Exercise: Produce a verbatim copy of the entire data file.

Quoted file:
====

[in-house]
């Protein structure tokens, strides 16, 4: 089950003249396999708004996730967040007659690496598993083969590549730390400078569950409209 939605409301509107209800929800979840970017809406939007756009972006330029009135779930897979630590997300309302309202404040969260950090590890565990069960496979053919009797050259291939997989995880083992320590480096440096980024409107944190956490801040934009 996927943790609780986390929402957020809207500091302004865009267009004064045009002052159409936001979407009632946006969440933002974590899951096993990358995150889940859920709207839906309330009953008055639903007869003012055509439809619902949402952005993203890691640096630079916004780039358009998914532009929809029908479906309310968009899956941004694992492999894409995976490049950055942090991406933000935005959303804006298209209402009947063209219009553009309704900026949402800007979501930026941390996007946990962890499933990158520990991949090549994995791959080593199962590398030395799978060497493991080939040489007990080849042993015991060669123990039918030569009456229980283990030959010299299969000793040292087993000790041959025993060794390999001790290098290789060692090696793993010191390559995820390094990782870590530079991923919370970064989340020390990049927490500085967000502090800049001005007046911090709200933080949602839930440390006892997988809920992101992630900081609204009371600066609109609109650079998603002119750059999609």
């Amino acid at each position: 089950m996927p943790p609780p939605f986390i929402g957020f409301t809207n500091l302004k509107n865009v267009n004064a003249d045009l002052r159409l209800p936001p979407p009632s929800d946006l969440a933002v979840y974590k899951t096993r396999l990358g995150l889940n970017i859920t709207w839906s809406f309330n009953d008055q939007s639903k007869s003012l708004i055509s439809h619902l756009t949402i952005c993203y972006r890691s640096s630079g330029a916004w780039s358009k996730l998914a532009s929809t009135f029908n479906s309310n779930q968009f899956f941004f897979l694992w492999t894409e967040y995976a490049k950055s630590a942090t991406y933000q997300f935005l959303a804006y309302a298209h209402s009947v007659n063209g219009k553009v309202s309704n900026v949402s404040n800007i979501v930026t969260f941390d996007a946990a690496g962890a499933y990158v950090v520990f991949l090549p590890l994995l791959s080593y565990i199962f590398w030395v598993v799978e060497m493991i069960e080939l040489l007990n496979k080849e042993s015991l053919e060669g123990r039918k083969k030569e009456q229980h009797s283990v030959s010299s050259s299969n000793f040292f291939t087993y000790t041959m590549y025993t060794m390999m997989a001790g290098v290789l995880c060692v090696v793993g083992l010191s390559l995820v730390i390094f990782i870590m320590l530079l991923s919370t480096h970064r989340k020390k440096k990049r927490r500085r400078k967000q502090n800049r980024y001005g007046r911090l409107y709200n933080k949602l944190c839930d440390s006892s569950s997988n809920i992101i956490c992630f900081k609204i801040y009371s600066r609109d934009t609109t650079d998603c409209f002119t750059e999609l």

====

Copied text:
[in-house]
């Protein structure tokens, strides 16, 4: 089950003249396999708004996730967040007659690496598993083969590549730390400078569950409209 939605409301509107209800929800979840970017809406939007756009972006330029009135779930897979630590997300309302309202404040969260950090590890565990069960496979053919009797050259291939997989995880083992320590480096440096980024409107944190956490801040934009 996927943790609780986390929402957020809207500091302004865009267009004064045009002052159409936001979407009632946006969440933002974590899951096993990358995150889940859920709207839906309330009953008055639903007869003012055509439809619902949402952005993203890691640096630079916004780039358009998914532009929809029908479906309310968009899956941004694992492999894409995976490049950055942090991406933000935005959303804006298209209402009947063209219009553009309704900026949402800007979501930026941390996007946990962890499933990158520990991949090549994995791959080593199962590398030395799978060497493991080939040489007990080849042993015991060669123990039918030569009456229980283990030959010299299969000793040292087993000790041959025993060794390999001790290098290789060692090696793993010191390559995820390094990782870590530079991923919370970064989340020390990049927490500085967000502090800049001005007046911090709200933080949602839930440390006892997988809920992101992630900081609204009371600066609109609109650079998603002119750059999609």
């Amino acid at each position: 089950m996927p943790p609780p939605f986390i929402g957020f409301t809207n500091l302004k509107n865009v267009n004064a003249d045009l002052r159409l209800p936001p979407p009632s929800d946006l969440a933002v979840y974590k899951t096993r396999l990358g995150l889940n970017i859920t709207w839906s809406f309330n009953d008055q939007s639903k007869s003012l708004i055509s439809h619902l756009t949402i952005c993203y972006r890691s640096s630079g330029a916004w780039s358009k996730l998914a532009s929809t009135f029908n479906s309310n779930q968009f899956f941004f897979l694992w492999t894409e967040y995976a490049k950055s630590a942090t991406y933000q997300f935005l959303a804006y309302a298209h209402s009947v007659n063209g219009k553009v309202s309704n900026v949402s404040n800007i979501v930026t969260f941390d996007a946990a690496g962890a499933y990158v950090v520990f991949l090549p590890l994995l791959s080593y565990i199962f590398w030395v598993v799978e060497m493991i069960e080939l040489l007990n496979k080849e042993s015991l053919e060669g123990r039918k083969k030569e009456q229980h009797s283990v030959s010299s050259s299969n000793f040292f291939t087993y000790t041959m590549y025993t060794m390999m997989a001790g290098v290789l995880c060692v090696v793993g083992l010191s390559l995820v730390i390094f990782i870590m320590l530079l991923s919370t480096h970064r989340k020390k440096k990049r927490r500085r400078k967000q502090n800049r980024y001005g007046r911090l409107y709200n933080k949602l944190c839930d440390s006892s569950s997988n809920i992101i956490c992630f900081k609204i801040y009371s600066r609109d934009t609109t650079d998603c409209f002119t750059e999609l």